There was a time when coiler textures' ability to grow towards the skies was seen as a symbol of high status, and portrayed closeness to the divine.
But in contemporary times, despite the vast influence of the second wave natural hair movement, the texture caste system they were forced to conform to - where straight hair is seen as "good," while tighter coils are seen as "bad" - during the colonial era still persists today.
When a black woman graces our screens she is usually wearing either a weave or has bone-straight, relaxed hair. But believing that all women who relax their hair or wear weaves do so because they are trying to be white would be simplistic.
Because natural hair is hard for many women to manage on a daily basis, and they also want to feel beautiful in a society, they wear weaves on several occasions.
Every black person has their own hair story and relationship with their hair and if there is someone who chooses to wear a weave, wig, their natural hair, or anything else on their head, it's their personal choice and business. Weaves and wigs offer a lot of black women an opportunity for versatility.
However, there are black women who do no like wearing weaves. Black people have been on a collective hair journey since being introduced to chemical treatments, such as the relaxer, and living among radically different hair types throughout American history.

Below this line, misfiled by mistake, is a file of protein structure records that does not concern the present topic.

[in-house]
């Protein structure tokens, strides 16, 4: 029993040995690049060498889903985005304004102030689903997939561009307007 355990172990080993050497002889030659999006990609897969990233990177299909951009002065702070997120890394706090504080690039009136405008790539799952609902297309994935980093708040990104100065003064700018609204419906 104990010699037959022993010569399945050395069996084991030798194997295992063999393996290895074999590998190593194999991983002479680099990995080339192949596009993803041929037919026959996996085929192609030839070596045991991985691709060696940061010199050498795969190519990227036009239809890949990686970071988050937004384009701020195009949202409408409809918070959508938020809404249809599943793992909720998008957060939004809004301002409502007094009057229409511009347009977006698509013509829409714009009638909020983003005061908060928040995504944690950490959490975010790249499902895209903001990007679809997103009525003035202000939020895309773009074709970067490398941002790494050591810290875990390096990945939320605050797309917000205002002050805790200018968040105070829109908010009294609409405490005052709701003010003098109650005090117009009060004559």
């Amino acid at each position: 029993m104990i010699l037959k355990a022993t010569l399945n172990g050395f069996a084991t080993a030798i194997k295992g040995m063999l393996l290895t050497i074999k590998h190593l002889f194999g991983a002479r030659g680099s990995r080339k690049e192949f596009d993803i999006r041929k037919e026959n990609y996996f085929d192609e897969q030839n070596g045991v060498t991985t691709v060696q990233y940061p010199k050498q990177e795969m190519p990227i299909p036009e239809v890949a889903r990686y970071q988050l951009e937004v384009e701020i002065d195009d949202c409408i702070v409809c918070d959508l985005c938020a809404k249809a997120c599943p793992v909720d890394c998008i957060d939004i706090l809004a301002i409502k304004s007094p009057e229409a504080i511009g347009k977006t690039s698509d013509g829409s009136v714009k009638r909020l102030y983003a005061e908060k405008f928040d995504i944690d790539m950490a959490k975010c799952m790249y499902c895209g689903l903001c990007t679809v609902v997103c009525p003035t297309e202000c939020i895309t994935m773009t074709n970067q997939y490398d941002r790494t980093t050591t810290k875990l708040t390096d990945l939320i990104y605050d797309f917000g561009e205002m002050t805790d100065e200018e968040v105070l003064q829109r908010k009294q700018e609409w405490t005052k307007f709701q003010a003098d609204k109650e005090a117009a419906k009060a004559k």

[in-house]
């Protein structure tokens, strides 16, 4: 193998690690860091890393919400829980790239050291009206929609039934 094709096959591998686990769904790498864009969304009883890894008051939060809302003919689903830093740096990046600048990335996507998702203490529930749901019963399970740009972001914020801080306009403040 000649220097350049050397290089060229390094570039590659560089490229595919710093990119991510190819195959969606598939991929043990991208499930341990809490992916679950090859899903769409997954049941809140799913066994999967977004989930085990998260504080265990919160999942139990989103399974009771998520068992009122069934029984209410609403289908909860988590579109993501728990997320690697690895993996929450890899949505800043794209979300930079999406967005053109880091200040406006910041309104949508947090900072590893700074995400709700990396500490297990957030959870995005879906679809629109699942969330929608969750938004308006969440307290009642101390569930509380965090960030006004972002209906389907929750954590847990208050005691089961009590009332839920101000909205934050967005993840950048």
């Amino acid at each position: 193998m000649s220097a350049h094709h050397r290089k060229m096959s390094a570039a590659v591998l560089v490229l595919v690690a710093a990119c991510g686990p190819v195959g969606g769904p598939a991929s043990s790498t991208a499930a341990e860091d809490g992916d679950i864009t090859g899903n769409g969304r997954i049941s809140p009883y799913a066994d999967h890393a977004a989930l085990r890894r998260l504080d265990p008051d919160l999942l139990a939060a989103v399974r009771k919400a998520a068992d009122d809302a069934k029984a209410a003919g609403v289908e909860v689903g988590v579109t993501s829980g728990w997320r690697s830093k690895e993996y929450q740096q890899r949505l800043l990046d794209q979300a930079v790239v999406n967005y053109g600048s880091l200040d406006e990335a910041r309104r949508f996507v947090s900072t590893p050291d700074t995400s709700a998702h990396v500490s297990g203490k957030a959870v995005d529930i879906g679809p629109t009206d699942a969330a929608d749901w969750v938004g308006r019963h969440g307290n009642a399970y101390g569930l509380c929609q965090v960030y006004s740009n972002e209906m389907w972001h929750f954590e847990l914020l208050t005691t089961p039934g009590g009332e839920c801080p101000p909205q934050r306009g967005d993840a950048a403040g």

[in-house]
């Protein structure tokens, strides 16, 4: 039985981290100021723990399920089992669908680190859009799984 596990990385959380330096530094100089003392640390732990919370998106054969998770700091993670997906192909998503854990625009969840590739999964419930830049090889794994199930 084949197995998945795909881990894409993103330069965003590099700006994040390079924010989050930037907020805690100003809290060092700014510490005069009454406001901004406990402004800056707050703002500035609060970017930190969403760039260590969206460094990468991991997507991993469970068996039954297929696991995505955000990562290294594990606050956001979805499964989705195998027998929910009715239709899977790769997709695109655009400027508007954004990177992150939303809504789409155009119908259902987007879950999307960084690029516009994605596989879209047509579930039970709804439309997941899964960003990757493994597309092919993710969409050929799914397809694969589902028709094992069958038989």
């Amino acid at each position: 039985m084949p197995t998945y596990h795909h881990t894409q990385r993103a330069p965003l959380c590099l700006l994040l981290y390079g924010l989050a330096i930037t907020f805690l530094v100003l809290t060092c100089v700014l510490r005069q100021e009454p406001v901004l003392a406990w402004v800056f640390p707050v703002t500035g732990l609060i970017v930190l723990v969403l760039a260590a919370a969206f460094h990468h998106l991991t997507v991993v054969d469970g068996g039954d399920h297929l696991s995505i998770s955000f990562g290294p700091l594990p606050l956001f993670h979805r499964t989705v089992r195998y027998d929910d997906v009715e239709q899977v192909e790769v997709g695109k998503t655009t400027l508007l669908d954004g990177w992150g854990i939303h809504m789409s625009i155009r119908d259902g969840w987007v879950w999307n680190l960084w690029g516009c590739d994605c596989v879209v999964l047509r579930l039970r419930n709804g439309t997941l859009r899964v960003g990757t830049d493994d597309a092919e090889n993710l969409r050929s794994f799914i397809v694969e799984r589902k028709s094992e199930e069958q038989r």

Though treatments like these are controversial in the African American community, everyone’s hair journey is their own. It’s important to know that whether a person decides to wear their natural curly hair or chooses to use relaxers, there is no wrong style.
Natural hair has gained popularity in the black community in recent years. For decades, many black women looked to harsh chemicals to straighten their hair. But these days, an increasing number of black women are omitting the chemicals in favour of a more natural approach to hair care.
Hair has always been an important part of black history. Our hair is so versatile and unique that it is deeply embedded into our culture.
Black hair has always been important to black people for informing and shaping concepts of black identity. It has often served as space for assimilation and measurement of proximity to whiteness for black people. However, hair has also consistently been a space for creativity, autonomy and self-expression among black people, particularly black women.
Mzansi ladies and their natural hair looks :
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